Secrets and Misinformation
Despite the scientific findings about the dangers of flame retardants, limited information about their risks is available to the public. "It’s hard to determine what flame-retardant chemicals are in most products due to confidential business information that protects the companies’ proprietary rights," Stapleton said. Environmental and health groups have long complained about chemical companies using trade secrets claims to hide information on the toxicity and health effects of chemicals. These trade secrets/confidential business information claims prevent government agencies and the public from being able to evaluate the risks associated with various chemicals and from taking action to protect public health and the environment.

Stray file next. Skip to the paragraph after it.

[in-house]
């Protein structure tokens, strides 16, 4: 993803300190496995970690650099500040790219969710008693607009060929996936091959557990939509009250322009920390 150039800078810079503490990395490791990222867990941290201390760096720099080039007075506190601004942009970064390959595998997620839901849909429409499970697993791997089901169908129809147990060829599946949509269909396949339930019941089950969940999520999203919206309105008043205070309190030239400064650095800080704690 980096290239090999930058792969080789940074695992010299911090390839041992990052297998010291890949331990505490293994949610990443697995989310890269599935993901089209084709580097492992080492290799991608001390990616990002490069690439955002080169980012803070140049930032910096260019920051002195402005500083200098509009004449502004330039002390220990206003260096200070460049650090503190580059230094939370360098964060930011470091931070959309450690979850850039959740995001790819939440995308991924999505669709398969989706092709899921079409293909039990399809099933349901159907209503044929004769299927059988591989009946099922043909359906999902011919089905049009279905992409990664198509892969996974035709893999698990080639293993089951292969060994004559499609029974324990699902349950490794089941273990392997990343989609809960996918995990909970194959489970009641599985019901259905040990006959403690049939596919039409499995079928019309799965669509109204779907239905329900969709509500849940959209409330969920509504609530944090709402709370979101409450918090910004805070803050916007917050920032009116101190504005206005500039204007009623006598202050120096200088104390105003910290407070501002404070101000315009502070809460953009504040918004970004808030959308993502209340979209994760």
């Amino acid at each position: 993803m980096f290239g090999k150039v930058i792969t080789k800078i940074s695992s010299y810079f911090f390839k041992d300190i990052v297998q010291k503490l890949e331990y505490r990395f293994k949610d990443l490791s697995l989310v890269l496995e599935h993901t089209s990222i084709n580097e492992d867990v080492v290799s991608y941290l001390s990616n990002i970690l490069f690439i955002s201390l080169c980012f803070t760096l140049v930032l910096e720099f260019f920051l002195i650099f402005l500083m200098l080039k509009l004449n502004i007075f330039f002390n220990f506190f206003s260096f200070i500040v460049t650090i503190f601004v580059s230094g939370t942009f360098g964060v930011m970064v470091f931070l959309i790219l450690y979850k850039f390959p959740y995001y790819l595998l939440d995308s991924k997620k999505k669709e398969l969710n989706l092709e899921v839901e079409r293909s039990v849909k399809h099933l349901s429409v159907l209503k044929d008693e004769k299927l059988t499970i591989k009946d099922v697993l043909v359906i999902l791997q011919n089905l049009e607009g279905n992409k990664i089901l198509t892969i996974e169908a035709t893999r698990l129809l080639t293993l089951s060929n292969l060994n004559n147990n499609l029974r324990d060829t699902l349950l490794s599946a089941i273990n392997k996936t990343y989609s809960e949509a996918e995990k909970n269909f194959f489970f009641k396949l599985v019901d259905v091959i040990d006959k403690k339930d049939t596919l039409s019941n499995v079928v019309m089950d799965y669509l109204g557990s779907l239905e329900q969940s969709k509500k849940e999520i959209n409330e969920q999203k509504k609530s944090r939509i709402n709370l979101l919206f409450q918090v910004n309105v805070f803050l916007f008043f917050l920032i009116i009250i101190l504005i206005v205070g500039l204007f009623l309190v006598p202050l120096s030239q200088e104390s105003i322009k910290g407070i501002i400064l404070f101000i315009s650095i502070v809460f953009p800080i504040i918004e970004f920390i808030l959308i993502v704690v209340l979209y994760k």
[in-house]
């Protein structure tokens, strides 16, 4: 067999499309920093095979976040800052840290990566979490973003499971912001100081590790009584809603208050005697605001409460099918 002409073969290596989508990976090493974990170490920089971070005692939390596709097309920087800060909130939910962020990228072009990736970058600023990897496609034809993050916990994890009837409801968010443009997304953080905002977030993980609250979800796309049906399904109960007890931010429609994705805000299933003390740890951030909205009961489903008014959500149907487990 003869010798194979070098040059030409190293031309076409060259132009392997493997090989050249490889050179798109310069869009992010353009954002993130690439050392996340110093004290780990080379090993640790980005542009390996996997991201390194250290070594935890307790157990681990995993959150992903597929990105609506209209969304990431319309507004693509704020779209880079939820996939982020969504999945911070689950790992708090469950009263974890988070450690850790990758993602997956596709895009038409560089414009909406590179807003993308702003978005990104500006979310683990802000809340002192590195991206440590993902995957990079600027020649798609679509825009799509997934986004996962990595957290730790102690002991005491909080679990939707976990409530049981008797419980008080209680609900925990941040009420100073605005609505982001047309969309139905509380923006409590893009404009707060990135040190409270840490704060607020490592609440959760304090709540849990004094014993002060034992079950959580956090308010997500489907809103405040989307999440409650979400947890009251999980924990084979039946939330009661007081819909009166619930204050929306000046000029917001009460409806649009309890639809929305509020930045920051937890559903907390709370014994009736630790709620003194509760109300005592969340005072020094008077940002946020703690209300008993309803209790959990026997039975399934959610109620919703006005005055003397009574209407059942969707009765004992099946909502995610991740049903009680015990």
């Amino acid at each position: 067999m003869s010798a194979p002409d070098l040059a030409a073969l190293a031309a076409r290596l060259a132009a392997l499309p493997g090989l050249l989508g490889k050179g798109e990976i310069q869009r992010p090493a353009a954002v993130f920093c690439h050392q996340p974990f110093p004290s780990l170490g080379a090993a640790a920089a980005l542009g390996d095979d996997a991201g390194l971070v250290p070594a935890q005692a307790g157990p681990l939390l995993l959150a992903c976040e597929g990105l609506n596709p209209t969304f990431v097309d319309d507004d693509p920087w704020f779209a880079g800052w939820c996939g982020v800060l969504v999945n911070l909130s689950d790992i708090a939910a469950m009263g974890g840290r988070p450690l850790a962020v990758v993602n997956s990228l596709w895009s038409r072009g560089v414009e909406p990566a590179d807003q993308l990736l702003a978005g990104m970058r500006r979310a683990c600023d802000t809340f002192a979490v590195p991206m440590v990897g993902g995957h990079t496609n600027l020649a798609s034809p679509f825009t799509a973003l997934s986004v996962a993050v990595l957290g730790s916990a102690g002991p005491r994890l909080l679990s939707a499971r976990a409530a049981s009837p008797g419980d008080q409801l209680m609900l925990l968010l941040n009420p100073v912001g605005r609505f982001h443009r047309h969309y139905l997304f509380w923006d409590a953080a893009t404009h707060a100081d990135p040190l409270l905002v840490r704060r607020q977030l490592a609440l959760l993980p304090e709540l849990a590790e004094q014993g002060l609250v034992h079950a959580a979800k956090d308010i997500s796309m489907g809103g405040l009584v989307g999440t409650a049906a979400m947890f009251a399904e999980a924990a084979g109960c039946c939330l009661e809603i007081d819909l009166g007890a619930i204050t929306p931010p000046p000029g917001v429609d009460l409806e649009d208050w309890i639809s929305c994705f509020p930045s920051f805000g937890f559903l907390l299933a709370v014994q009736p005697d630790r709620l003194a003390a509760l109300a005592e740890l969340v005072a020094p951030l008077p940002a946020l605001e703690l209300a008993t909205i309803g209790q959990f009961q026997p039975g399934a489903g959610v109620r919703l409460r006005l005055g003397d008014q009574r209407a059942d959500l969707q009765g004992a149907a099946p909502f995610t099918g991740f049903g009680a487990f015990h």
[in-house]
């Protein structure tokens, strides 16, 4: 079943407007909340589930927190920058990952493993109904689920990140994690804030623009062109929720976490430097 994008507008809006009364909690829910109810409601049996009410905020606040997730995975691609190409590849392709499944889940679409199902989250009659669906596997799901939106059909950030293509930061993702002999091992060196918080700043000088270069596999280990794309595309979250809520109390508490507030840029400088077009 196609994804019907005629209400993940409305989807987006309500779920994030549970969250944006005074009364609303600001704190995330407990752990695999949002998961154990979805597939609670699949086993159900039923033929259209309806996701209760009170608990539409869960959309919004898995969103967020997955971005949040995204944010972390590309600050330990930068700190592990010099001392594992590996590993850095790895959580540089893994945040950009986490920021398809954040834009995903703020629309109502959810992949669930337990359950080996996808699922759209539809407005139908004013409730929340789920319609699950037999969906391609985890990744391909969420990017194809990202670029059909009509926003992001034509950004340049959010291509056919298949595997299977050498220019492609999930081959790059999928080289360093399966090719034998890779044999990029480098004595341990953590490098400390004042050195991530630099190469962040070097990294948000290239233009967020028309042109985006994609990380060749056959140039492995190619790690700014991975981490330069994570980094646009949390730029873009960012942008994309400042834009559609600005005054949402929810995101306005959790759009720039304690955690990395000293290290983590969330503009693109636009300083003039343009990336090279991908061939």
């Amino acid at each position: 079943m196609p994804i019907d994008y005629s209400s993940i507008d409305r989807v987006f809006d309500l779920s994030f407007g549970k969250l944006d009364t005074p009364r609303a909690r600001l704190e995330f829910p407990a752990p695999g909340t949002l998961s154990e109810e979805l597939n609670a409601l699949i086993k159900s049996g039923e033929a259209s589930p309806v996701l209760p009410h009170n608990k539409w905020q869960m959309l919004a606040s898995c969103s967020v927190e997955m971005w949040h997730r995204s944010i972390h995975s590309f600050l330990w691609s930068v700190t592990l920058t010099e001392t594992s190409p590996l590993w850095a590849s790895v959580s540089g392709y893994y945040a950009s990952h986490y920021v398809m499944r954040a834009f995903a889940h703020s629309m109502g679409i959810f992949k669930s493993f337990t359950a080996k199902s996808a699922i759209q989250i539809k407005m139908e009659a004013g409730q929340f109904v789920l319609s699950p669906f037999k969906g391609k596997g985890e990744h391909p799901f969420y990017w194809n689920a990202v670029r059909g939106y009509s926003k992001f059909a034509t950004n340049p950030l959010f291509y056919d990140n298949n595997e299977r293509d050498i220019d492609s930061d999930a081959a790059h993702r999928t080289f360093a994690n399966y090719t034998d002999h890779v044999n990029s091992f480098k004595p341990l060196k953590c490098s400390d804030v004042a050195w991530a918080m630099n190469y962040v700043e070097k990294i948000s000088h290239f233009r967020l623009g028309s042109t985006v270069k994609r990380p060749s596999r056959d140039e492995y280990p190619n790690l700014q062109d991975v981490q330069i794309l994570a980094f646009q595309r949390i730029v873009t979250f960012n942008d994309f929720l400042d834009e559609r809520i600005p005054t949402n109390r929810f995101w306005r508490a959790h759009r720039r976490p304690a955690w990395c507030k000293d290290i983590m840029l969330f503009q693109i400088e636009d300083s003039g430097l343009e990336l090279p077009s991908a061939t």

A recent investigation on flame retardants found that companies went well beyond hiding behind trade secrets claims and actively produced misinformation and manipulated existing science data. In its four-part series, Playing with Fire, the Chicago Tribune found that both the tobacco and chemical industries waged a "decades-long campaign of deception" to mislead the public, state legislators, and regulatory agencies about the toxicity of flame retardants.
Unknown to many, the use of flame retardants in furniture can be traced back to the tobacco industry. Faced with growing pressure to produce fire-safe cigarettes (in response to the growing number of house fires caused by smoldering cigarettes), the tobacco industry promoted flame retardant furniture instead. Cigarette lobbyists formed the National Association of State Fire Marshals, which includes the top fire marshal in each state, to further the tobacco industry’s campaign.